Posted: April 26 2018 in A Little Slice of Evan

Friday April 27th is National Prime Rib Day and we are VERY EXCITED.

Years and years ago when my mother, Cathy, was a young lass she told me that her mother would prepare a Prime Rib nearly every Sunday for dinner. As the cost of beef has grown exponentially in the decades since, the king of beef roasts has transitioned from a weekly staple to being served for “special occasion” meals or as a centerpiece for your holiday spreads. We have Prime Grade (reserved for the most marbled and flavourful 2% of beef) Rib Roasts, so that all of you can eat like Kings and Queens!

Where Is Prime Rib Cut From? Prime rib is cut from the primal rib section of the animal. Ribeyes are actually steaks cut from the prime rib. A whole prime rib is composed of 6 ribs (ribs 6 to 12), which can weigh anywhere from 12 to 16 pounds.

What Makes Prime Rib So Special? Prime rib has a large “eye” of meat in the center, which is juicy, tender, and marbled with fat. This eye has a fat-marbled muscle around it, and the whole thing is surrounded by a thick cap of fat. This means that prime rib is tender, juicy, and extremely flavorful because the muscles aren’t heavily used.

Several notes on preparation:
a) As a rule of thumb, each bone serves two people.
b) The night before you cook it, leave it unwrapped in your fridge. A drier surface makes for a better sear which makes for a tastier end result.
c) Take it out of the fridge three hours before you cook it, allowing it to come to room temperature. This ensures an even cooking, so you don;t overcook the delicious outside before achieving a medium-rare centre.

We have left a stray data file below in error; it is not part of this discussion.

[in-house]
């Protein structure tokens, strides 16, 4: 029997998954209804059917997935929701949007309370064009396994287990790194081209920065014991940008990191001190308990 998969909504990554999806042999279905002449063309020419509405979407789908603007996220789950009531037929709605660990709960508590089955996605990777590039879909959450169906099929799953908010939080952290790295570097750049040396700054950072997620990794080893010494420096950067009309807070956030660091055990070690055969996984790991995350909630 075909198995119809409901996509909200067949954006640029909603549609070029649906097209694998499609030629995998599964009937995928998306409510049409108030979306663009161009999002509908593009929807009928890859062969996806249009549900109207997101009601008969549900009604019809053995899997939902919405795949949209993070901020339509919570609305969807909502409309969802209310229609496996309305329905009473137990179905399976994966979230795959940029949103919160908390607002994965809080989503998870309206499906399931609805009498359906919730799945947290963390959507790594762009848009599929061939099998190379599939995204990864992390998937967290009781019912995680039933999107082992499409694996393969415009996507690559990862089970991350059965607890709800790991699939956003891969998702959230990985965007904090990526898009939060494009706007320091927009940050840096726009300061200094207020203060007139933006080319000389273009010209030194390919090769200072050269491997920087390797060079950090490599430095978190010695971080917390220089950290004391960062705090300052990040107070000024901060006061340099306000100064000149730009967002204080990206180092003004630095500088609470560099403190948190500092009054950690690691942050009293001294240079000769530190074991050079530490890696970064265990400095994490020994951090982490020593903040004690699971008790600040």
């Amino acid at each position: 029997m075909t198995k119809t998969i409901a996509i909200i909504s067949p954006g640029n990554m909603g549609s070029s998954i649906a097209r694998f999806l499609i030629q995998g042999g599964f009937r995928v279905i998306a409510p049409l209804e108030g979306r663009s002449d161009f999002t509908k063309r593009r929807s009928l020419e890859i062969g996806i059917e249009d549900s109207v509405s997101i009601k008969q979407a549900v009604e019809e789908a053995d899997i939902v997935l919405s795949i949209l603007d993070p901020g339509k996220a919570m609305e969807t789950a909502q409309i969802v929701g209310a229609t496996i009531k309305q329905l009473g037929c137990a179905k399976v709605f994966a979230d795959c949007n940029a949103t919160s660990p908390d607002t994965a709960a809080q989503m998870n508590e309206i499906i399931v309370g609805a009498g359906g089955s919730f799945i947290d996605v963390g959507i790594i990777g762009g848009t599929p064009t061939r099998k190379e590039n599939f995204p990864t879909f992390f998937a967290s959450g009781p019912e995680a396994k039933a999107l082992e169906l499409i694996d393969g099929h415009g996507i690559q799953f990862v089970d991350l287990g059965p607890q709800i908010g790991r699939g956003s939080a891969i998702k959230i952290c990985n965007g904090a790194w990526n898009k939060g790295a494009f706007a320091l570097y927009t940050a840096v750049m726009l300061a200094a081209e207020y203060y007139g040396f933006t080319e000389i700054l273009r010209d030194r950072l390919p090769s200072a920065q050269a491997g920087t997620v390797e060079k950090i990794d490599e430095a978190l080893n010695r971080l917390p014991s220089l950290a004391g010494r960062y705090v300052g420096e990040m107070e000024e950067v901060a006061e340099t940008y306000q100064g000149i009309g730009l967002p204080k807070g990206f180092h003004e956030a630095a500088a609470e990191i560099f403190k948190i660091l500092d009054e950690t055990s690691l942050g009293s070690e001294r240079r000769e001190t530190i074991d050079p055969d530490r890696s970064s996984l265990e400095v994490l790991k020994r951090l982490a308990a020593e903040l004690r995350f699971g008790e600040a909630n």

d) For seasoning, stick with coarse salt and pepper. Montreal steak spice is about as far as I’ll go outside the box…and I don’t find it necessary. You want to taste the beef, not the seasonings. Pro tip: sprinkle some salt atop after it is all carved and ready to serve.
e) Roast at 450 degrees for the first 15 minutes to achieve the perfect sear, then drop it down to 300 degrees until the centre reads 125 degrees for medium-rare ( do not open the door during this process). The low temperature slowly melts the generous rippling of intramuscular fat which gives this roast its prized flavour. Let it sit for around 20 minutes before carving.

Other essentials? Mashed potatoes are the go-to side dish, however scalloped are also a popular option. Roast vegetables for a texture in contrast to the starchy potatoes. You can quickly cut carrots and parsnips into thicker matchsticks and roast them while your beef cooks. My choice of Horseradish is Kozlik’s, it’s locally produced and has the perfect amount of spice. Our Village Grocer Beef Gravy is a must, and always add the drippings from your finished roast before serving. Oh….and I can’t forget Yorkshire Pudding…perhaps the best part.